Last night I came home from work fully intending to work on my side business, do some podcast related work, and attend to a nagging bill related chore too. Instead I sat on the couch, lost at Overwatch for about 2 hours, and put myself to bed early, feeling low of spirit.

This morning though, I feel great. I had plans to get out the door by 6:15, an hour ago. But those plans died on the vine as I realized some other things I had to do. I made breakfast, packed my lunch, changed the cat litter, and realized I don’t have to push myself to do everything and anything all at once.

This is something Andrea knew and knew well. Don’t mistake me, she wasn’t some sanctified guru who floated an inch off the ground, and whom nothing ever bothered. So many of the phone calls and visits we had with one another started off with one of us engaging in a good old fashioned bitching session about something.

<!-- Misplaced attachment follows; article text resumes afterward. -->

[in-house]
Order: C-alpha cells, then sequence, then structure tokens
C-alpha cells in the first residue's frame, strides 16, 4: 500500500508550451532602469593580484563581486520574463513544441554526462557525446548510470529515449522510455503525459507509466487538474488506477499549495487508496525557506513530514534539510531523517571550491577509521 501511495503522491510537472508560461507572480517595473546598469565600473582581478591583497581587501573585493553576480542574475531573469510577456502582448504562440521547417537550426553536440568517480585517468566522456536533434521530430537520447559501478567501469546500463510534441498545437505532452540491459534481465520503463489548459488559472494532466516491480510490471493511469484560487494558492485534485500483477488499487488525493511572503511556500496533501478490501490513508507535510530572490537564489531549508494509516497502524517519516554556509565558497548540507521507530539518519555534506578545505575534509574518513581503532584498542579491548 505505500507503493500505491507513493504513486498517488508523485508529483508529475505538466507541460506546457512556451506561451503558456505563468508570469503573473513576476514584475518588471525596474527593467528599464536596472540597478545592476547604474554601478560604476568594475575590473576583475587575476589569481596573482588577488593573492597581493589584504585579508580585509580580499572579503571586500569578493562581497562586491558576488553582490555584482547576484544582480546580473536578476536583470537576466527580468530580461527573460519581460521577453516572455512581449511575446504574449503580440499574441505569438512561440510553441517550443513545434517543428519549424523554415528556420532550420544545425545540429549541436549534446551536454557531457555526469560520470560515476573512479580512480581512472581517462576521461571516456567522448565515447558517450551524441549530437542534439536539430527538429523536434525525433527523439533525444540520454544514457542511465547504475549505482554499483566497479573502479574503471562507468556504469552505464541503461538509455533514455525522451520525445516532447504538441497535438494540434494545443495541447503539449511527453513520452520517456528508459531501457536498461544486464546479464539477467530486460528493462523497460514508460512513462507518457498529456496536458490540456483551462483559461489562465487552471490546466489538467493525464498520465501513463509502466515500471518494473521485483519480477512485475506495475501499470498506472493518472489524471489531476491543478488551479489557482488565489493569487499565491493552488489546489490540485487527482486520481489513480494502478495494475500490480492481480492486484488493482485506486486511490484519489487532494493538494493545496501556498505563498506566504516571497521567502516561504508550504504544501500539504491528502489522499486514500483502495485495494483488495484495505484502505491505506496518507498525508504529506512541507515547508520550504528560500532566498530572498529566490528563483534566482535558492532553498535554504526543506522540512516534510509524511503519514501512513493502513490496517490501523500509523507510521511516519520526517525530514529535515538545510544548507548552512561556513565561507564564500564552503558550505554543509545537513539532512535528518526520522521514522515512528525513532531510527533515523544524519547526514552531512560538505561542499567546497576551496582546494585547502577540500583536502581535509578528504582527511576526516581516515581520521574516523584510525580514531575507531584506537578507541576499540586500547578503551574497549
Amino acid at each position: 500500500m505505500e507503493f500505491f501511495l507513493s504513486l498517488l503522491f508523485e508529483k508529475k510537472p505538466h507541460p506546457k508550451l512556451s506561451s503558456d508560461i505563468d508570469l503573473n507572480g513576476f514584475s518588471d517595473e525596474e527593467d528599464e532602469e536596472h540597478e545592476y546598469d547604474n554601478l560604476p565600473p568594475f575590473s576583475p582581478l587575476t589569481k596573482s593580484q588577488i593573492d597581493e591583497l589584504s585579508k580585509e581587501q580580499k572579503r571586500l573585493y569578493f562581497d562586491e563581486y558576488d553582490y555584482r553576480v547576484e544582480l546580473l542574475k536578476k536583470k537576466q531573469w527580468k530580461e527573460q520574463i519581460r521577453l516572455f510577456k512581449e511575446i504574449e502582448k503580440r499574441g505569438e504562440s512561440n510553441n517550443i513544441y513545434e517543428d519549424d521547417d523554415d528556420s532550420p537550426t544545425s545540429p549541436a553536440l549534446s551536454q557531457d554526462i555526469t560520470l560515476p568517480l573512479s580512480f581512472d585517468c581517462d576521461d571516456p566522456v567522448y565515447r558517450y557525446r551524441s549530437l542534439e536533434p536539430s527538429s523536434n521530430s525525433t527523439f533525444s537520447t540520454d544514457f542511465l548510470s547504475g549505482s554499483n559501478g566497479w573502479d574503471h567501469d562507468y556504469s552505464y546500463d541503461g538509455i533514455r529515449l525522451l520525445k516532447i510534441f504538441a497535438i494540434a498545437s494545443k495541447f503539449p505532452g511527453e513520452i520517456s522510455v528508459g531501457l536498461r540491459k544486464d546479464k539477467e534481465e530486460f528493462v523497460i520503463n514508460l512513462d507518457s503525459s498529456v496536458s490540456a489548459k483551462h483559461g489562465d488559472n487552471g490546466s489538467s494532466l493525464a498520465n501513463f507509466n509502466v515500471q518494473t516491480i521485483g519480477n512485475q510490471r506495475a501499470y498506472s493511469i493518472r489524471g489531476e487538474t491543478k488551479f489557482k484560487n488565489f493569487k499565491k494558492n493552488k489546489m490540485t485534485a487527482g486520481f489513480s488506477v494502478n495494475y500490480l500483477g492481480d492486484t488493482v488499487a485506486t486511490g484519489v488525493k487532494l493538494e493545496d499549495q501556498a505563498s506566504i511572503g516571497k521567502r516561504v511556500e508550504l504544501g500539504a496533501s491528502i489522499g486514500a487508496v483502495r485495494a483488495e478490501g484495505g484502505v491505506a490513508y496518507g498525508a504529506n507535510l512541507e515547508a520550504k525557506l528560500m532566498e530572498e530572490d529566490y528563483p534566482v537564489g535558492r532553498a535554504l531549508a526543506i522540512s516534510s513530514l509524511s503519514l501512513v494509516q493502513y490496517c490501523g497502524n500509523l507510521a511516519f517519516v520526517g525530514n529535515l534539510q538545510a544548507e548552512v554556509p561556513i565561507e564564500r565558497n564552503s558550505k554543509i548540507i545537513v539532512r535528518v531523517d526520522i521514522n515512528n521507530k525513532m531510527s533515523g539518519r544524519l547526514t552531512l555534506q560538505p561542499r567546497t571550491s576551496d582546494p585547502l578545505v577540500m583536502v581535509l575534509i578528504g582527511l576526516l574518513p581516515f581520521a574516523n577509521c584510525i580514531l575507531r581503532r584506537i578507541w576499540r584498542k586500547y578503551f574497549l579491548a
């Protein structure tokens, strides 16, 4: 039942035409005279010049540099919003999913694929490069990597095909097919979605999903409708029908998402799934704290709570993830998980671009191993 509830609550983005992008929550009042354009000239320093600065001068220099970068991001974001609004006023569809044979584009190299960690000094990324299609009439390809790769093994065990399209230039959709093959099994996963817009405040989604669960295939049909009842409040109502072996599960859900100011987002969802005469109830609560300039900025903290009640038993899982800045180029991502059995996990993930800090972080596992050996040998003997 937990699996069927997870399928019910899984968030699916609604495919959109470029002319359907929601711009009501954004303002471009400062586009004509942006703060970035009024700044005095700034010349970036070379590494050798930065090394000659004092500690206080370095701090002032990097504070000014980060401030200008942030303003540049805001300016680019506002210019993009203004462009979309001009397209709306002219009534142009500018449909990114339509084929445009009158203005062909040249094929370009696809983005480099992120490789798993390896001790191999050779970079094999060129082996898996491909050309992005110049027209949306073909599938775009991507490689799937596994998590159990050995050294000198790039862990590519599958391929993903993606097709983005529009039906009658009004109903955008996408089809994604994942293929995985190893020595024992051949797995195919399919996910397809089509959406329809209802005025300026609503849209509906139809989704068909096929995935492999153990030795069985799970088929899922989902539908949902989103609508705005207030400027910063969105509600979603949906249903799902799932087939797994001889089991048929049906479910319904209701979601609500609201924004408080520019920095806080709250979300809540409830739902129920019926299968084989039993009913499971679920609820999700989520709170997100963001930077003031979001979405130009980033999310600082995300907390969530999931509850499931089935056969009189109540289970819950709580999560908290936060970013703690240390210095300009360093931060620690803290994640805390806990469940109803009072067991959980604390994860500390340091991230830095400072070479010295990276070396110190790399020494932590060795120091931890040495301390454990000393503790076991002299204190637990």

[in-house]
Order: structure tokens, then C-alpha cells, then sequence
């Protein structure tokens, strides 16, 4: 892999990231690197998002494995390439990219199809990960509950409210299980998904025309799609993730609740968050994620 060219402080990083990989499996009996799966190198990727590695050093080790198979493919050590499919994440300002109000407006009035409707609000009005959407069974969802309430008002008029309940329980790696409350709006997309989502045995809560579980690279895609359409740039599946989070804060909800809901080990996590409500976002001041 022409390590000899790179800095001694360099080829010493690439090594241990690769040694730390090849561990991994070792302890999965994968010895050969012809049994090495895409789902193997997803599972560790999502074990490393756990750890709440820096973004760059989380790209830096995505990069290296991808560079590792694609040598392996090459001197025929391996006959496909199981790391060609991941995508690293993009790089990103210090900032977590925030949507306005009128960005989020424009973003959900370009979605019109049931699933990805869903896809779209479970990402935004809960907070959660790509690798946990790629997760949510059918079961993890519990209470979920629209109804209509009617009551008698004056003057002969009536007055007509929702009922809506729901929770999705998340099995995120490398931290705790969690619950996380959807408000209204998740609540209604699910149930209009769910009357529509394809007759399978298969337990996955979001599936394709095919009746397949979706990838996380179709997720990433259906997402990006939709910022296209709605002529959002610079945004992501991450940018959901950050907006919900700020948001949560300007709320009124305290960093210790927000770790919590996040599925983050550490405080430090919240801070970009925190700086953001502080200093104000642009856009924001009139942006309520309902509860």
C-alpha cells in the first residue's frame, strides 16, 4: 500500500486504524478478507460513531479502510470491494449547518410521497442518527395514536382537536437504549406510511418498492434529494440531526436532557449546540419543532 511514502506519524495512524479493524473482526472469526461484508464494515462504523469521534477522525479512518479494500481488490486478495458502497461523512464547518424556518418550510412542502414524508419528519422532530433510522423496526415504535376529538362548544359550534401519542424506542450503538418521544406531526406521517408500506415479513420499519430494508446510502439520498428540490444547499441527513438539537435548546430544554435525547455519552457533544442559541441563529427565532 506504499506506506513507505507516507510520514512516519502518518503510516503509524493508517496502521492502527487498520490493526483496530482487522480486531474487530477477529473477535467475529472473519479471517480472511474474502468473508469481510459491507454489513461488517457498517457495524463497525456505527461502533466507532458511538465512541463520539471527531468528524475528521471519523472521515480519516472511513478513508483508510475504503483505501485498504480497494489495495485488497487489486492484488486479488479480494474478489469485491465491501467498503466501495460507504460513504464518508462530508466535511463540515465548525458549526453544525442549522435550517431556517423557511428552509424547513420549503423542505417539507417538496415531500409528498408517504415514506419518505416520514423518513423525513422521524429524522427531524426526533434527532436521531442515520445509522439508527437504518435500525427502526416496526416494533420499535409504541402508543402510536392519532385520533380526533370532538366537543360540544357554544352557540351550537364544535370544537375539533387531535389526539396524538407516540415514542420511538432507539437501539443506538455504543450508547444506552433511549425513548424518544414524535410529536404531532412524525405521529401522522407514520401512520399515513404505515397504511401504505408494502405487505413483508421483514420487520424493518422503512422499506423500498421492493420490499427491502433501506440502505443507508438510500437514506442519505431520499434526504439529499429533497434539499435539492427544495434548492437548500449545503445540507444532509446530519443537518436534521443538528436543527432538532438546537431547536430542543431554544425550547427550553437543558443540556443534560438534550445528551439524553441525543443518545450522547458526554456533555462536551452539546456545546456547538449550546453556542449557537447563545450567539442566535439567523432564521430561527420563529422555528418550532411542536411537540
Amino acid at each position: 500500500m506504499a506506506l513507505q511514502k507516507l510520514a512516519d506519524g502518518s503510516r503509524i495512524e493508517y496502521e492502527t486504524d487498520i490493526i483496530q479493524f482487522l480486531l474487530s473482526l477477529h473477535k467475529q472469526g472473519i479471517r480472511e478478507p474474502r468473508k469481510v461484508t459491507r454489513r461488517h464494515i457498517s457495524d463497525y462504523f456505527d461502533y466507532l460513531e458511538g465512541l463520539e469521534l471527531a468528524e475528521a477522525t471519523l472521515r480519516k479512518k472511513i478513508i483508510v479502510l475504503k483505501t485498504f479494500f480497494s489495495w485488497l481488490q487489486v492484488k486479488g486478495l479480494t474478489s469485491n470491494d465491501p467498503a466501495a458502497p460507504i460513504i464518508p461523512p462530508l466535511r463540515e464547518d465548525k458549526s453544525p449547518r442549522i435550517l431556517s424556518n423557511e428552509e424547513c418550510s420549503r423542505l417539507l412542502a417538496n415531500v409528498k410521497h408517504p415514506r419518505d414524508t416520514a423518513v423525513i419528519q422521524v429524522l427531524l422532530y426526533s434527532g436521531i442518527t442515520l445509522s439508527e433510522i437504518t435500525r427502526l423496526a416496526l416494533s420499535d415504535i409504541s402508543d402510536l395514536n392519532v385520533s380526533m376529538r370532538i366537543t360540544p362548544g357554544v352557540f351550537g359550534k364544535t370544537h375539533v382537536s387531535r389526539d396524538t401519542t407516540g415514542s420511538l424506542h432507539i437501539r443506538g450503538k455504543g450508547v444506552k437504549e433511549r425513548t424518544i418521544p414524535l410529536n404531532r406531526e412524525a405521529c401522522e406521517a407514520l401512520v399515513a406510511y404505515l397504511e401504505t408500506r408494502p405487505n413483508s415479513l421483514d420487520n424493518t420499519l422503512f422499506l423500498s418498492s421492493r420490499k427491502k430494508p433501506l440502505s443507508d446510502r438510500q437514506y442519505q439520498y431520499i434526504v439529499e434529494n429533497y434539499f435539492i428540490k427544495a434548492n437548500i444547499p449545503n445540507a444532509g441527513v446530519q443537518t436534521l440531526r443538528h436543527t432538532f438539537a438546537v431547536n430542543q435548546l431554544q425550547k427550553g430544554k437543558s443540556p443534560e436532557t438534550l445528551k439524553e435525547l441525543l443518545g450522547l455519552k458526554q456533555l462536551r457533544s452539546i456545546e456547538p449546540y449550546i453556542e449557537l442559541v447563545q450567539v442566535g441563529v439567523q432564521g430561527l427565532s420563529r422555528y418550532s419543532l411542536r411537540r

But the thing she knew, and which I also know but keep forgetting which is also, by the way perfectly human, is that everything and everyone dies. Every moment dies. Every plan dies. And when they do, they leave the ground where I’m standing fertile and ready to receive this very next moment.

Take this morning. As I made my breakfast, and checked my watch, I thought I might have enough time to change the cat litter this morning. When I went to check it, it was in a terrible state (Sorry kitties!) and I knew that I had to change it. So I did. If that means my commute will bloom up to 90 minutes today (which is very likely), well so be it. That’s okay. I will witness the death of the old plan and welcome the new one.